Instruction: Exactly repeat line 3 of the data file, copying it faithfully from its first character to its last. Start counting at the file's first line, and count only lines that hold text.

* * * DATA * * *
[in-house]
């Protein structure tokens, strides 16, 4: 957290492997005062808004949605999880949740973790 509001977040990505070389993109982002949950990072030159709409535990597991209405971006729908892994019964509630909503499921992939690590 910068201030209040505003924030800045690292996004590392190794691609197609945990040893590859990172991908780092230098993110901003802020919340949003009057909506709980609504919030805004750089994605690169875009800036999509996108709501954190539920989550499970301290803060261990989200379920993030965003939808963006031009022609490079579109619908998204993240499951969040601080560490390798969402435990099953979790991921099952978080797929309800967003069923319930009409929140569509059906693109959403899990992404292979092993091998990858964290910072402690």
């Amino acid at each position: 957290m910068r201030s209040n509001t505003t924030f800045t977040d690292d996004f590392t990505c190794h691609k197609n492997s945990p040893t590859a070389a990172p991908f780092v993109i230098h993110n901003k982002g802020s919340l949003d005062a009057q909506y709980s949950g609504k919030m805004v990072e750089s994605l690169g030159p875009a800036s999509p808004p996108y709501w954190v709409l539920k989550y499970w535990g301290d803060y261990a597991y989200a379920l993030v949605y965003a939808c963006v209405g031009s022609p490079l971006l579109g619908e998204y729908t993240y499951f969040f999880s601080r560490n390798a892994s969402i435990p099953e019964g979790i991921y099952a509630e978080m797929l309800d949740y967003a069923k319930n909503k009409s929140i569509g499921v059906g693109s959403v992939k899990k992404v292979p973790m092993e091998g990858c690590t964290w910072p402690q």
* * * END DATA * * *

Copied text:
């Amino acid at each position: 957290m910068r201030s209040n509001t505003t924030f800045t977040d690292d996004f590392t990505c190794h691609k197609n492997s945990p040893t590859a070389a990172p991908f780092v993109i230098h993110n901003k982002g802020s919340l949003d005062a009057q909506y709980s949950g609504k919030m805004v990072e750089s994605l690169g030159p875009a800036s999509p808004p996108y709501w954190v709409l539920k989550y499970w535990g301290d803060y261990a597991y989200a379920l993030v949605y965003a939808c963006v209405g031009s022609p490079l971006l579109g619908e998204y729908t993240y499951f969040f999880s601080r560490n390798a892994s969402i435990p099953e019964g979790i991921y099952a509630e978080m797929l309800d949740y967003a069923k319930n909503k009409s929140i569509g499921v059906g693109s959403v992939k899990k992404v292979p973790m092993e091998g990858c690590t964290w910072p402690q």